Transfer of Predator Program Causes Mixed Reaction
WASHINGTON (AP) _ Conservationists are fretting over and livestock growers happy with the transfer of a little-known predator-control program from the Interior Department to the Agriculture Department.
The catchall spending bill passed in the closing days of the 1985 congressional session provides for the takeover of the program by Agriculture’s Animal and Plant Health Inspection Service from Interior’s Fish and Wildlife Service on April 1.
Conservationists and animal welfare groups had successfully resisted such transfers several times, most recently in 1981, ever since the Fish and Wildlife Service was transferred to Interior from Agriculture in 1939.
″I view it as a very important step in developing a much more meaningful and productive management program. I don’t see the spooks and ballyhoos raised by the conservation groups,″ said Ron Michieli, who is both executive director of the Public Lands Council and natural resources director of the National Cattlemen’s Association.
But Susan Hagood of the Defenders of Wildlife said, ″Most environmental groups see Interior’s responsibility for wildlife as a safeguard.″
USDA, she said, ″will have to operate under″ such laws as the Endangered Species Act and the Migratory Bird Treaty Act, ″but has no background in them.″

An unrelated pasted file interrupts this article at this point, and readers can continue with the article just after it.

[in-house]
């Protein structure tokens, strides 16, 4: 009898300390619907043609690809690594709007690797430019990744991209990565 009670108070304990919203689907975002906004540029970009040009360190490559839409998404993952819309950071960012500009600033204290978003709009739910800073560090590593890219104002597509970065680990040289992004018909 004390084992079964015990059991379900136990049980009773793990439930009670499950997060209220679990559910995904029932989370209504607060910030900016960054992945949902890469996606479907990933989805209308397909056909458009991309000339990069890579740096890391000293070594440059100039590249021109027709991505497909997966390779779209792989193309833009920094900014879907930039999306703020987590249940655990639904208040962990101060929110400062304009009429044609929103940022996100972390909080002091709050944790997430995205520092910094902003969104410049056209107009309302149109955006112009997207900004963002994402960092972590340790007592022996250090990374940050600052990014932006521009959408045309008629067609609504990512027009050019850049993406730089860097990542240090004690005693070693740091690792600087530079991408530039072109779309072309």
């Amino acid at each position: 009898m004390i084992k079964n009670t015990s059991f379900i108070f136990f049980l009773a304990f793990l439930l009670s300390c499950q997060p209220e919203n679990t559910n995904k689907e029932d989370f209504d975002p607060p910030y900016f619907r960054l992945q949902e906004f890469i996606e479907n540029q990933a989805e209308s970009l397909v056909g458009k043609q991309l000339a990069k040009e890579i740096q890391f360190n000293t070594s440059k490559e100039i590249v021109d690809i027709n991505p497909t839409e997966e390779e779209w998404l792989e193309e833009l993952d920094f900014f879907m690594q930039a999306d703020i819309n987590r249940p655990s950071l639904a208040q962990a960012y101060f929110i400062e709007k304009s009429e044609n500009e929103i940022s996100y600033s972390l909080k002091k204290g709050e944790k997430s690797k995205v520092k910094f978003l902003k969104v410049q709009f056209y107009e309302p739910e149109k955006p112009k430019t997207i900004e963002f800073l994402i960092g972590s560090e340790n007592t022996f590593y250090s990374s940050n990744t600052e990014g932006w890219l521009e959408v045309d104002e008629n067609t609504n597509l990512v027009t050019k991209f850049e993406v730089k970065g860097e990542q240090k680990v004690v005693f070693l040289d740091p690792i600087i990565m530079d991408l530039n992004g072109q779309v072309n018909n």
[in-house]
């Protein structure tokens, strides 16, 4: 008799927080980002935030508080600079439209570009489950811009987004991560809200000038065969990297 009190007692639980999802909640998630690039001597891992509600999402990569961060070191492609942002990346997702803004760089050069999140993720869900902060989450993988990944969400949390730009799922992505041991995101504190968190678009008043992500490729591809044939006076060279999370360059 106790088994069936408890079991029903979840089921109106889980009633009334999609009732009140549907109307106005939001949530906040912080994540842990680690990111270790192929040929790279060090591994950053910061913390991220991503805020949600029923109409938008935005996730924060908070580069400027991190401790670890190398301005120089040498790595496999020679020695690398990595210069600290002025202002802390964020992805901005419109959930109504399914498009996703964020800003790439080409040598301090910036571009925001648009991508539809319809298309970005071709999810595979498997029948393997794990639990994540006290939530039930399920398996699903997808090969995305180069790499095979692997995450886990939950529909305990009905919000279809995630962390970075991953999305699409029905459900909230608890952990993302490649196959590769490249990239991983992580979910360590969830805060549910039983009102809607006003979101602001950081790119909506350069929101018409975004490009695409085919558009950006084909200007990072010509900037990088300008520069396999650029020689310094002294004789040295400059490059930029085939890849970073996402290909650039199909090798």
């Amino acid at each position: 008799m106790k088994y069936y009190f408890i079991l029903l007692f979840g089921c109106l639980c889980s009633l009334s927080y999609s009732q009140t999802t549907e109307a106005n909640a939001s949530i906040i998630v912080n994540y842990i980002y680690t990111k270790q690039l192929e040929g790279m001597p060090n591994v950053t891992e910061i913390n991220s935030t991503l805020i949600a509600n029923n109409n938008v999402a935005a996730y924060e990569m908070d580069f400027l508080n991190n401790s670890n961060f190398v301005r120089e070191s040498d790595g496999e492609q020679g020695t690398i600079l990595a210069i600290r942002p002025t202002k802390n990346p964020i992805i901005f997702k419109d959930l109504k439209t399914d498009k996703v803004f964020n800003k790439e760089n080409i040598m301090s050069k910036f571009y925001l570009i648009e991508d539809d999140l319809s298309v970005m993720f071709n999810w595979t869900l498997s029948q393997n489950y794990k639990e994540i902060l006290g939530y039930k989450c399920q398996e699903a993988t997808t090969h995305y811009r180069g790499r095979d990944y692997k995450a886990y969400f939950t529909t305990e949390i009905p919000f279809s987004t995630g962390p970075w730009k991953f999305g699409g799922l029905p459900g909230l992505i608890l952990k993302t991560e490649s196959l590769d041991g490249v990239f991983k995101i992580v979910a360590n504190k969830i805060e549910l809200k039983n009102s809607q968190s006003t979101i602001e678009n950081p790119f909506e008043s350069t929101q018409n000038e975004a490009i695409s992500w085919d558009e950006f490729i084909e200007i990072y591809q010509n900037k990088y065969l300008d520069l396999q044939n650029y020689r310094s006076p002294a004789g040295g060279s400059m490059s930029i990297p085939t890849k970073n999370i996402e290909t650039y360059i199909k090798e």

She said her organization might have supported the transfer if the program were going to the Extension Service in the Agriculture Department. That agency already offers advice to farmers and others on non-lethal predator-control techniques in places such as Kansas, she said.
The Fish and Wildlife Service has been spending $15 million a year, with states, local government and others paying another $11 million a year towards the service’s costs. Michieli said he believed predators caused $10 million to $15 million a year in damage to livestock.
Much of the work has been focused on coyote attacks on cattle and sheep, but predator-control officers also have to deal with starlings in rice fields, Aleutian Canada geese in wheat fields and birds endangering airplanes around airports.
Bob Acord, assistant director of the Animal and Plant Health Inspection Service for legislative and poublic affairs, said his agency’s immediate goal was ″to try to keep things on an even keel″ during the transfer and ″I don’t think at this point we’re prepared to offer new program direction.″
But, he added, ″the producer organizations that fought so hard for this will, over a period of time, expect some changes.″
Among the changes, he said, would be formation over advisory groups including conservationists. ″Conservationists have a role to play in this, too,″ he said.
″We plan to involve the extension service as much as we can,″ he said.
Agriculture Secretary John Block and the Office of Management and Budget supported the transfer, Acord said. Interior Secretary Donald P. Hodel’s position was ″that he would not support the transfer but he would not oppose it,″ said Meagan Durham, spokeswoman for the Fish and Wildlife Service.
She declined to say what position officials of the service took.